This is a very interesting problem. Generically, "how do you record paths that use characters which do not have a unicode representation?" Unfortunately, I do not have an answer.
> This filename has some characters which are not valid in UTF-8 or ASCII
Which characters end up being unrepresented? I thought you couldn't guarantee round trip conversion Shift-JISto Unicode to Shift_JIS. I was under the impression that Shift_JIS-> Unicode would work. I understand that this breaks your ability to unambiguously look up the files on the legacy system.
Does this have full coverage of Shift_JIS? If not, you can disregard the rest of my response.
I do not think it is possible to faithfully record the original paths of a Shift_JIS filesystem in the FLocat element. Doing a liftover to a newer file system seems like a backed run around to your issue, but it would permit representation of the new paths.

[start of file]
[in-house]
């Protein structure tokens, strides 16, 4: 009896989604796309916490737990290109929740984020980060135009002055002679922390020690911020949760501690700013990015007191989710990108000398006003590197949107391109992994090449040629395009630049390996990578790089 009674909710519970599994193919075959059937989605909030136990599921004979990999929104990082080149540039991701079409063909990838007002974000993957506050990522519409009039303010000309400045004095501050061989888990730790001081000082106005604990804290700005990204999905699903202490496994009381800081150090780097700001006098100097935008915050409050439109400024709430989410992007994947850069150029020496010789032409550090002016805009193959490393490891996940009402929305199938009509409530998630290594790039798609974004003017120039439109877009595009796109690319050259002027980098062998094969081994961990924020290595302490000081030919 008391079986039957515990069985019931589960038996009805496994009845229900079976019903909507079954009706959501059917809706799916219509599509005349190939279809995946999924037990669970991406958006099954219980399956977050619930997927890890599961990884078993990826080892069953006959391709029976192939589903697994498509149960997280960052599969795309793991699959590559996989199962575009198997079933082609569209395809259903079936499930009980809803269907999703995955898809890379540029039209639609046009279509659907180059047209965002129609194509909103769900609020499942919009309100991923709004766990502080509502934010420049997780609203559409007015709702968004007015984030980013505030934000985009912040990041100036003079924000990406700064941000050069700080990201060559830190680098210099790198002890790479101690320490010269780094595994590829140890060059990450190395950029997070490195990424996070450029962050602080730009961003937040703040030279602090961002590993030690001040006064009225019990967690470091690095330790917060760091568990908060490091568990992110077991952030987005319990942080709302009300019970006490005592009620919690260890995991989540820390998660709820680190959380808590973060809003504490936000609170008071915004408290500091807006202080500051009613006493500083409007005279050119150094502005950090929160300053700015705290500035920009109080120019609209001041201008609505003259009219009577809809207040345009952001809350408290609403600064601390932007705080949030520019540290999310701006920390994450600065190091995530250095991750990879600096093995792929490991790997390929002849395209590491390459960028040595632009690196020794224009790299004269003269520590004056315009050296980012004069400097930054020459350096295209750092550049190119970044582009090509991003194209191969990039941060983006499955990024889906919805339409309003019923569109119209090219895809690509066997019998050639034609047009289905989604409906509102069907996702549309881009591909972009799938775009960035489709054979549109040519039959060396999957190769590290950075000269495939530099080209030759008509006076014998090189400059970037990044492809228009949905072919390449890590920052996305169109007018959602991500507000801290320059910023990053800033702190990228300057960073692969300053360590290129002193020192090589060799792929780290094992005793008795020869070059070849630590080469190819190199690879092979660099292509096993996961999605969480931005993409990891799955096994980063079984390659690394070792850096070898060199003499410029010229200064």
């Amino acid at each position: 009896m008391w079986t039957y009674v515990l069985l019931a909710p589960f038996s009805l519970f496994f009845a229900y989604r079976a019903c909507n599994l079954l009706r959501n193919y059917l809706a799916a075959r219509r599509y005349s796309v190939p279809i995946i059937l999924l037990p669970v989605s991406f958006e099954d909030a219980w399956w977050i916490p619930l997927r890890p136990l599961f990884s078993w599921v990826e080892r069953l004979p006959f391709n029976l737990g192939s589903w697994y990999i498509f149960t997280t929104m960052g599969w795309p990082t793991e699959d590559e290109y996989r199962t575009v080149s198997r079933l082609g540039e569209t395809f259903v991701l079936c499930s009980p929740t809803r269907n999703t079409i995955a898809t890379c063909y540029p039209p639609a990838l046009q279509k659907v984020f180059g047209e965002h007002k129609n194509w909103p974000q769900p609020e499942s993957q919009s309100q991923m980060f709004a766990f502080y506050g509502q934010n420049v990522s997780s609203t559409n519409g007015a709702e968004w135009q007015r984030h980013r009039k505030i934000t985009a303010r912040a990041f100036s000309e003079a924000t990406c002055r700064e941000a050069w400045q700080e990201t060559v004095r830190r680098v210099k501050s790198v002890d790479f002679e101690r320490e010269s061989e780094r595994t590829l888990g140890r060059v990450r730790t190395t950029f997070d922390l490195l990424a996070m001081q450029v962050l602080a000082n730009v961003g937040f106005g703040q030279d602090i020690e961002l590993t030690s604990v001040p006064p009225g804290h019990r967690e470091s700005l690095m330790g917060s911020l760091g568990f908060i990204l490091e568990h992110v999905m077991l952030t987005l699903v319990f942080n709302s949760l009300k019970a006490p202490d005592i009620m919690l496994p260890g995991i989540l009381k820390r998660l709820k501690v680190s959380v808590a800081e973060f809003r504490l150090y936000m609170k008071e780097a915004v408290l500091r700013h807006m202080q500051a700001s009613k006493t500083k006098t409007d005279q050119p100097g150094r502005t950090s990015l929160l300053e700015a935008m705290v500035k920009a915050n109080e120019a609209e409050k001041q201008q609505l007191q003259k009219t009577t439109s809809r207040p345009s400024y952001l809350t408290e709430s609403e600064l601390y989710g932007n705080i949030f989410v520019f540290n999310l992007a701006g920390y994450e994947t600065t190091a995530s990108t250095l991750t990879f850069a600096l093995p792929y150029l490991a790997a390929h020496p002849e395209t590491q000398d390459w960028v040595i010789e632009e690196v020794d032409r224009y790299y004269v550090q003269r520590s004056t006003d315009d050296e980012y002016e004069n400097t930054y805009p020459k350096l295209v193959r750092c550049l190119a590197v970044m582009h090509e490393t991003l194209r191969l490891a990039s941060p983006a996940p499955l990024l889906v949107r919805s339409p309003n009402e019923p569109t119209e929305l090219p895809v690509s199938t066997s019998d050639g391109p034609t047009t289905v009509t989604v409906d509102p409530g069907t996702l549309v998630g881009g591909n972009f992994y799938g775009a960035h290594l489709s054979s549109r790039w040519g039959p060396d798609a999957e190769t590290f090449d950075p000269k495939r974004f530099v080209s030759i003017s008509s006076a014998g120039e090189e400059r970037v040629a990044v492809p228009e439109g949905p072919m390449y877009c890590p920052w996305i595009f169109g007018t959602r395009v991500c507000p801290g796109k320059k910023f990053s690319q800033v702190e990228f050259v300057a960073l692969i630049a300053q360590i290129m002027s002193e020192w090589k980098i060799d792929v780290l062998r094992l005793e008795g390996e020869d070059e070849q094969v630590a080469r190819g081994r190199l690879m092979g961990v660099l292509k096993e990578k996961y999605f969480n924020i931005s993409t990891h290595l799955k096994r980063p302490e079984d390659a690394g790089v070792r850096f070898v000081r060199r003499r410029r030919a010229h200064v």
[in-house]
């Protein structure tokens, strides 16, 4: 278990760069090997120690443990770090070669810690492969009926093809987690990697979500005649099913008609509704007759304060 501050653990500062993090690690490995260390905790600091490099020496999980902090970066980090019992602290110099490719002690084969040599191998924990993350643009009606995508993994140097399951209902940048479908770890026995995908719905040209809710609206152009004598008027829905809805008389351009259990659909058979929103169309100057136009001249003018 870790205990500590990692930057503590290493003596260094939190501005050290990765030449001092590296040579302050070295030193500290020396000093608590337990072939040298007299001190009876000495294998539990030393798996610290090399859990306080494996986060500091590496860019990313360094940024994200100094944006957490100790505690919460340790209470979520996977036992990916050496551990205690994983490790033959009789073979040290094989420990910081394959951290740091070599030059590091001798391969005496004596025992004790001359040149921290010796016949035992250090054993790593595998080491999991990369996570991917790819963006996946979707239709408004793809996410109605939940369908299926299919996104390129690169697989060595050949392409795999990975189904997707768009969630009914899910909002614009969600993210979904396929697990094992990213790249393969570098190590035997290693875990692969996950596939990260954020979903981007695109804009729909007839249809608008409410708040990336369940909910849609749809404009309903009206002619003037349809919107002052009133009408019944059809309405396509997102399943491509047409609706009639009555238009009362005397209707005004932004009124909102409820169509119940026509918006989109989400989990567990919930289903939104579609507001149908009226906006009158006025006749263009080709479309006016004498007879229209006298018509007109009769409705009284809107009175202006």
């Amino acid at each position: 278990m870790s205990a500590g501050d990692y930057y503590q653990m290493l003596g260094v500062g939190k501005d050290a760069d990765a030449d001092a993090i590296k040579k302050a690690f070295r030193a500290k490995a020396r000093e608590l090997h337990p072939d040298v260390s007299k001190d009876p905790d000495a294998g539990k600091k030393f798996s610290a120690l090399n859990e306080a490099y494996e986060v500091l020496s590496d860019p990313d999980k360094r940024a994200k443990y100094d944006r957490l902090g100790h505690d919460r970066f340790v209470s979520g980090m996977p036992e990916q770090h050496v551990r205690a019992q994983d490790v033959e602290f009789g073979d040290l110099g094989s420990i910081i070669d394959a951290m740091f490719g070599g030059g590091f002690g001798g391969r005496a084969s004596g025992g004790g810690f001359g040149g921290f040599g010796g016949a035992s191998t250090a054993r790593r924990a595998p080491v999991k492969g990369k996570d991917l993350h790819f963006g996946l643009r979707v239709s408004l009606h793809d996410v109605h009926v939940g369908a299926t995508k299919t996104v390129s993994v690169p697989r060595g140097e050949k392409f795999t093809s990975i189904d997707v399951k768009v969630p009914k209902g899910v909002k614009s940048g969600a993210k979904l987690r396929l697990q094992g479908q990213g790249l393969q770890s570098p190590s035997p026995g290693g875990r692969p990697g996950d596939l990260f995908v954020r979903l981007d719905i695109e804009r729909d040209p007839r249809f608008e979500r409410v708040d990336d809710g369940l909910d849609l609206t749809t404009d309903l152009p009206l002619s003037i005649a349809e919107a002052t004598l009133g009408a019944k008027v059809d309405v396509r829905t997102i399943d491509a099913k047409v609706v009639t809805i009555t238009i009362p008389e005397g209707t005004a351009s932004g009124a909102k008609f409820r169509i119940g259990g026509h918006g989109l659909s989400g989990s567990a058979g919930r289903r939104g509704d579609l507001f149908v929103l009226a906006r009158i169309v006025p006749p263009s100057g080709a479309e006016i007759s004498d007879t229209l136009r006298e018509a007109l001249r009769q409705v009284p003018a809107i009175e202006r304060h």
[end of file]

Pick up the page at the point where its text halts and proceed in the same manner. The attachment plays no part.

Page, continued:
You could use FContent instead of Flocat, and list the MIMETYPE attribute of the file element as Shift_JIS. This would allow you to encode the contents of the file, but not the original path. So the original problem remains.
I would run a translation to utf-8 and see if there end up being collisions in the new representation of the legacy paths. Without collisions, you can at least maintain a look up table between the current and legacy representations. However, I'm not sure how you would reference an external table in a METS document.
> As well, since the source encoding my be unknown
Without explicitly knowing the encoding, you're in a bit of a crux. There are some interesting methods for attempting to infer the coding. I would suggest using some sort of heuristic scan of the document to make an educated guess based on a priori knowledge or assumptions. Perhaps looking for runs of hex that would be unlikely in the ascii or latin-1 representation of the document's language.